2.3 Optical characterization setup
We used a standard inverted microscope (Nikon, TE300) attached to a photometer (PTI, D104), monochromator (PTI, 101), and photo-multiplier (PTI, 710) for the optical characterization of each nano-hole array as shown in Fig. 1(d). Unpolarized white light from a 100 W halogen lamp was focused on the sample using the bright-field and condenser lens (NA = 0.3) of the microscope. The scattered light was collected with a 20 × objective (NA = 0.45; Nikon, 93150) and guided with a beam splitter to the photometer. Using the aperture adjustment on the photometer, light from a desired region of a given sample was selected, then guided to the monochromator for spectral characterization, and detection by the photo-multiplier tube. The optical transmission spectra were obtained by first subtracting the background signals obtained from a hole-free region of the gold film from the spectra transmitted through a given nano-hole array, and then divided by the measured white light spectrum. The ratio cancels the wavelength variant signal caused by the light source, monochromator and the wavelength responsivity of the detector.
2.4 Analysis of the optical transmission spectra
In order to employ EOTs (optical resonance peaks) of a nano-hole array as a spectral filter, the optical characteristics of EOT related to spectral performance were analyzed. These optical properties consist of the center wavelength, the transmission efficiency of a center wavelength and the spectral bandwidth. In some instances, although the position of the peaks was measurable, the peak location was corrupted due to the large bandwidth of the spectral features and was not interpretable. In these cases, the peak positions were not reported. The spectral bandwidth of each EOT computed in such a way that the spectral bandwidth is the full width of the EOT where the optical transmission was of the optical transmission peak.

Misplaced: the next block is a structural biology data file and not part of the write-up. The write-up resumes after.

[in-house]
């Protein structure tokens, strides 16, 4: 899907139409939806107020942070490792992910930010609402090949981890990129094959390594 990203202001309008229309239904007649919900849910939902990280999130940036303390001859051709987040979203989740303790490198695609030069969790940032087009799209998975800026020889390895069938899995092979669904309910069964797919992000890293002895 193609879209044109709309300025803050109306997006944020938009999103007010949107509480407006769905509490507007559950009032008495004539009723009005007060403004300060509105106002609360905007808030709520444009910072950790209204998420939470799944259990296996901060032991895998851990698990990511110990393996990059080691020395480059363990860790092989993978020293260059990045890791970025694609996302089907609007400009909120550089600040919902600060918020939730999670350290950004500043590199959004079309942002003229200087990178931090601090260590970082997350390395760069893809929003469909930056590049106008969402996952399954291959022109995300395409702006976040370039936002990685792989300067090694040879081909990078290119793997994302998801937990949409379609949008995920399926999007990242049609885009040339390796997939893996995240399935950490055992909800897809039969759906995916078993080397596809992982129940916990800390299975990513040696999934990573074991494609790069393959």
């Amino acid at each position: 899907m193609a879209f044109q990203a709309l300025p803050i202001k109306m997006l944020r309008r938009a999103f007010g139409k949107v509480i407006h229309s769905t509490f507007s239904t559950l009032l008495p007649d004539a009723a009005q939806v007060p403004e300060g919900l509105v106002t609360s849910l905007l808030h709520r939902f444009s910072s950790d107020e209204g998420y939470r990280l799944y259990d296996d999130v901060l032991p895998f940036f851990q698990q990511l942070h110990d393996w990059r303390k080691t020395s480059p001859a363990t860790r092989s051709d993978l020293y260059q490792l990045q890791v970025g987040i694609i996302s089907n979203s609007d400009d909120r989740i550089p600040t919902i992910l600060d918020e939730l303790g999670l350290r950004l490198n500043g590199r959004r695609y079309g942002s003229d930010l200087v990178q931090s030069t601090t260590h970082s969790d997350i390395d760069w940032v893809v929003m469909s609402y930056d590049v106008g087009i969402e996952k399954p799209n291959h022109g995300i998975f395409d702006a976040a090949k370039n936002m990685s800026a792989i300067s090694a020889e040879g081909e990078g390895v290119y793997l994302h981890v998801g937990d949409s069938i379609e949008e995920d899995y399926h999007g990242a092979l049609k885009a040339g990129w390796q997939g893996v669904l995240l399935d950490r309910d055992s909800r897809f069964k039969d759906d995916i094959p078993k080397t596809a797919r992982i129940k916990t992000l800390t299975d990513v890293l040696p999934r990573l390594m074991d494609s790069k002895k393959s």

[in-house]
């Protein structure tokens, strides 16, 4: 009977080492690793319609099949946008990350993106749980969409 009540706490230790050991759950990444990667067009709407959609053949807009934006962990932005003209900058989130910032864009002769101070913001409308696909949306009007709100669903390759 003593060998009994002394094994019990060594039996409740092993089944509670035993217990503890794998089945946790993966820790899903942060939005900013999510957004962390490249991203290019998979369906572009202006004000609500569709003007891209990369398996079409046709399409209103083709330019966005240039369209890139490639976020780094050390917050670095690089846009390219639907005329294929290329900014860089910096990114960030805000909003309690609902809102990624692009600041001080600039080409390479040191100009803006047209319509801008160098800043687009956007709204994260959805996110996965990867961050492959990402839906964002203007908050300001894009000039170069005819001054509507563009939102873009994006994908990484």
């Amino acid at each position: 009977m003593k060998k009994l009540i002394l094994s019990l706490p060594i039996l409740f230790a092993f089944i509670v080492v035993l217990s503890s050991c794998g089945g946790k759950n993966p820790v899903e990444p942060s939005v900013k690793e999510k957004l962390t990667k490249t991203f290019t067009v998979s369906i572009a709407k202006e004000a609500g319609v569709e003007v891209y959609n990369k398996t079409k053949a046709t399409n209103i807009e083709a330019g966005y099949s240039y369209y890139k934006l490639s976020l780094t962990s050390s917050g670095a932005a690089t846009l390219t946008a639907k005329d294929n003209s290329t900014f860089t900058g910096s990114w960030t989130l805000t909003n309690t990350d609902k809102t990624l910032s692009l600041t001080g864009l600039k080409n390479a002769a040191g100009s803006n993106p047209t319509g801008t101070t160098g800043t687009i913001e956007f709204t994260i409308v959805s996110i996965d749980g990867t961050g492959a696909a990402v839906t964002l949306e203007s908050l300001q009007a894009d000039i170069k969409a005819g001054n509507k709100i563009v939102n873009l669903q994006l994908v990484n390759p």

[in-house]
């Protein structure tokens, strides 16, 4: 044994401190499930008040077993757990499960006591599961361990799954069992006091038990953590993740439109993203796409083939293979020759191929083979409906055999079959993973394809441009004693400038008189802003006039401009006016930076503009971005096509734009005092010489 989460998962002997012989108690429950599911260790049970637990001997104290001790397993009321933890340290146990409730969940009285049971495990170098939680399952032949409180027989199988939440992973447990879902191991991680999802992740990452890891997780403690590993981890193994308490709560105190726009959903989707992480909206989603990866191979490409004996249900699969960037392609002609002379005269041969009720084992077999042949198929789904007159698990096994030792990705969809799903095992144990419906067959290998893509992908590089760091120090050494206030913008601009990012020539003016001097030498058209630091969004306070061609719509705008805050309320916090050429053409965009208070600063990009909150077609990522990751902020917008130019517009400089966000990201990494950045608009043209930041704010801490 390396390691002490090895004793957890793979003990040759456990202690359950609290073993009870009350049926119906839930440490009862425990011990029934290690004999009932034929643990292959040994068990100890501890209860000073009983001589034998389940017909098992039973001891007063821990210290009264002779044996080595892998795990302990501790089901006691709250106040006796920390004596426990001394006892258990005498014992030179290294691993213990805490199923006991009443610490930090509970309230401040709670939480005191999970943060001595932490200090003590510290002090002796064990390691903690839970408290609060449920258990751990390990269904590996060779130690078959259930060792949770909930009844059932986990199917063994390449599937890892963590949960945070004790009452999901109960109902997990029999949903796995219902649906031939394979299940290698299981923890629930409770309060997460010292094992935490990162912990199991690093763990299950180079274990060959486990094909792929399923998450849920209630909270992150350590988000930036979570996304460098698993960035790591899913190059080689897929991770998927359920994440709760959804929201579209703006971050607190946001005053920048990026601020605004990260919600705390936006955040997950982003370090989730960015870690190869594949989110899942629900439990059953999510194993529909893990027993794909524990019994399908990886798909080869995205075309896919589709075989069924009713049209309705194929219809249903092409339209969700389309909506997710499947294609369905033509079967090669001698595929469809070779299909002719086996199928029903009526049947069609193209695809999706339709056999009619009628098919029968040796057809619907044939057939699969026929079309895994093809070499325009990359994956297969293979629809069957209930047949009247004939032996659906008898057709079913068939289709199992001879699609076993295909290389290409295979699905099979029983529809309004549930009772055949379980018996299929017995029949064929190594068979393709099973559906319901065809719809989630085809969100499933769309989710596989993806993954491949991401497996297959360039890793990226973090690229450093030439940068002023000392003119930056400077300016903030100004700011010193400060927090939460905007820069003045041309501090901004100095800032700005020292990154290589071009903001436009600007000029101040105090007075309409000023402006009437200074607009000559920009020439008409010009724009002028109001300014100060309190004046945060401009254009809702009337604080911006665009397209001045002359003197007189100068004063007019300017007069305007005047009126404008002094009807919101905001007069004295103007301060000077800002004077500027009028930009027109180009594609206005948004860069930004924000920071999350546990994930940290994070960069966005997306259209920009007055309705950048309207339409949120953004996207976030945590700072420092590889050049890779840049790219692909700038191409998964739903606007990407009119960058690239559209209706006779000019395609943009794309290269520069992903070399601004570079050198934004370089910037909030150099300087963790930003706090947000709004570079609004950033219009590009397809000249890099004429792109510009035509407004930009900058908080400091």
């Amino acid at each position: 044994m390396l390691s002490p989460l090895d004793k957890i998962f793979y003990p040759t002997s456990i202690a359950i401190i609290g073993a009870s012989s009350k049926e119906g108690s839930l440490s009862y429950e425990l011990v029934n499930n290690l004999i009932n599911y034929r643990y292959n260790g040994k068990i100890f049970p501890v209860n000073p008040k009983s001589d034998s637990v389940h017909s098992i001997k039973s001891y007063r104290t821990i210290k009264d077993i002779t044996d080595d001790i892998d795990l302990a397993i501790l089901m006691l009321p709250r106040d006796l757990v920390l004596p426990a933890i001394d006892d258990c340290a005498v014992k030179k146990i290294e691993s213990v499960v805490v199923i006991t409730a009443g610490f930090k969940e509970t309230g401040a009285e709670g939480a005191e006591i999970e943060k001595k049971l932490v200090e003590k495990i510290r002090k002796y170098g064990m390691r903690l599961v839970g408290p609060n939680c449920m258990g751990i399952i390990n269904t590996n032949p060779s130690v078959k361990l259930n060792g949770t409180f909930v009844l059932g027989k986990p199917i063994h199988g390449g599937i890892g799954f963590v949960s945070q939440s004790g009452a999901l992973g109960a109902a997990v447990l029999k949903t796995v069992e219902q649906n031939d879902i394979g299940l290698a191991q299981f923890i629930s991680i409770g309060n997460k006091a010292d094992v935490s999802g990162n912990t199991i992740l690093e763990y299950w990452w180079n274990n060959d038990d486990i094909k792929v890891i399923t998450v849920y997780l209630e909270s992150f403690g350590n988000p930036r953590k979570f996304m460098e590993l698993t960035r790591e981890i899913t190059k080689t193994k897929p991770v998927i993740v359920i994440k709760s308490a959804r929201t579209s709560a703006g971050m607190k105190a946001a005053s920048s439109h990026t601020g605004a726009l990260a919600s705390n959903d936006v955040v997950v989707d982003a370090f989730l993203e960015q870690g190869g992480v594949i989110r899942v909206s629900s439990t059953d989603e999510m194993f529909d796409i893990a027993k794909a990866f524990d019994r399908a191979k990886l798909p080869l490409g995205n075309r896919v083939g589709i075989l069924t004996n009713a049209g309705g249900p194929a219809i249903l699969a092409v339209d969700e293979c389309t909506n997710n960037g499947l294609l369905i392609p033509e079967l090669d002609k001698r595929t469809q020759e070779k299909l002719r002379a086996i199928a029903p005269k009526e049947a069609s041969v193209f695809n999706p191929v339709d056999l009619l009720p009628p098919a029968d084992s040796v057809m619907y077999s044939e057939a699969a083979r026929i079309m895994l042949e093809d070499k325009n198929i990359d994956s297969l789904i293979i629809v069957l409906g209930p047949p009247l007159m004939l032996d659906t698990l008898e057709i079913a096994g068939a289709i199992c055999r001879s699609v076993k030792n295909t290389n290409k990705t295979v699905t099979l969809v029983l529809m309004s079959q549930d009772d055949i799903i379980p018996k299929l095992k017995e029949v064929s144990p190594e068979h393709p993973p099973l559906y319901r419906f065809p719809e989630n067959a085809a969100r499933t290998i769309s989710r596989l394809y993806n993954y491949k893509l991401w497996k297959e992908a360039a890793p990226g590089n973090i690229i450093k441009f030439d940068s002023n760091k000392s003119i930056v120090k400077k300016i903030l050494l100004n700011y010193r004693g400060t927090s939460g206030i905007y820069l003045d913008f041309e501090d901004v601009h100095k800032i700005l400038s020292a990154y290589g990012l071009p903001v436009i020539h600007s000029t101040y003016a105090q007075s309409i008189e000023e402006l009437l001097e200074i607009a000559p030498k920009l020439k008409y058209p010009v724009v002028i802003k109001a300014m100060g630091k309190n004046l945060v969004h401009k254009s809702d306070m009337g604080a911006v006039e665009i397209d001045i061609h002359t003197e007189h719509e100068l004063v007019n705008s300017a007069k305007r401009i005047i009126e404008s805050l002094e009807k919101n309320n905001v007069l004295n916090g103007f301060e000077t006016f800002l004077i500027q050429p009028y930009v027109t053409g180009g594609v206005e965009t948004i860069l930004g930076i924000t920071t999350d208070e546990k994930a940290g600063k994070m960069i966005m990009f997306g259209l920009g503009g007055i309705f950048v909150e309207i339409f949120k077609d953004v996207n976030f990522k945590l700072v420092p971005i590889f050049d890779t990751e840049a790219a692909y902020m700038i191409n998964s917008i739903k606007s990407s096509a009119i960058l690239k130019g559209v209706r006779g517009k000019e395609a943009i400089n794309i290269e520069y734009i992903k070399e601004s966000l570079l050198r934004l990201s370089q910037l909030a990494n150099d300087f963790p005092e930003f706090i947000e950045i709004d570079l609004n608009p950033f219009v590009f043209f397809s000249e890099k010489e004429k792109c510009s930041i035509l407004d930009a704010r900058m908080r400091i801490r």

3.1 Experimental observations in Nano-hole array fabrication
Prior to writing nano-hole patterns with EBL, initial tests were performed to optimize the EBL area dose used for fabrication of nano-hole arrays with specific feature parameters (hole size, hole shape, and periodicity of hole). The area dose required to fabricate each design was dependent on hole shape, hole size, periodicity, and the type and age of the photo-resist. The area dose varied from 70 µC/cm2 to 125 µC/cm2.
All nano-hole array devices were imaged with SEM. The SEM measurements verified that the hole size and periodicity were within 5-10% of the intended size and periodicity. The average corner radius for nano-holes with square hole shape was measured and was about 50 nm. As a result, square nano-holes less than 100 nm on a side were effectively circular in shape. Also, for the 500 nm photo-resist pillars, the ratio of the top to the bottom diameter was 1.18.
3.2 Simulation results
The simulation results for optical transmission spectra of the nano-hole arrays with square lattice arrangement, various hole shapes (circular and square), hole sizes (150 nm, 200 nm, and 250 nm), and periodicities (375 nm, 400 nm, 425 nm, 450 nm, and 475 nm) are shown in Fig. 2 . The optical transmission spectrum of each nano-hole array was normalized to the combined area of the holes relative to the area corresponding to the lattice (i.e. square in shape and determined by the periodicity and number of holes). The optical resonance peaks related to (1,0) and (1,1) SP excitation modes from the Pyrex-gold side and (1,0) SP excitation mode from the air-gold side were generally observed (see Table 1 ) in the optical transmission spectrum of each nano-hole array and are indicated by two separate brown dashed lines (Pyrex-gold side resonance peaks) and blue dashed lines (air-gold side resonance peaks) in Fig. 2. The optical resonance peaks were observed in the visible and near infra-red regime. A transmission minimum was observed between the (1,0) and (1,1) optical resonance peaks related to the Pyrex-gold side and is indicated in Fig. 2 by the orange dashed line.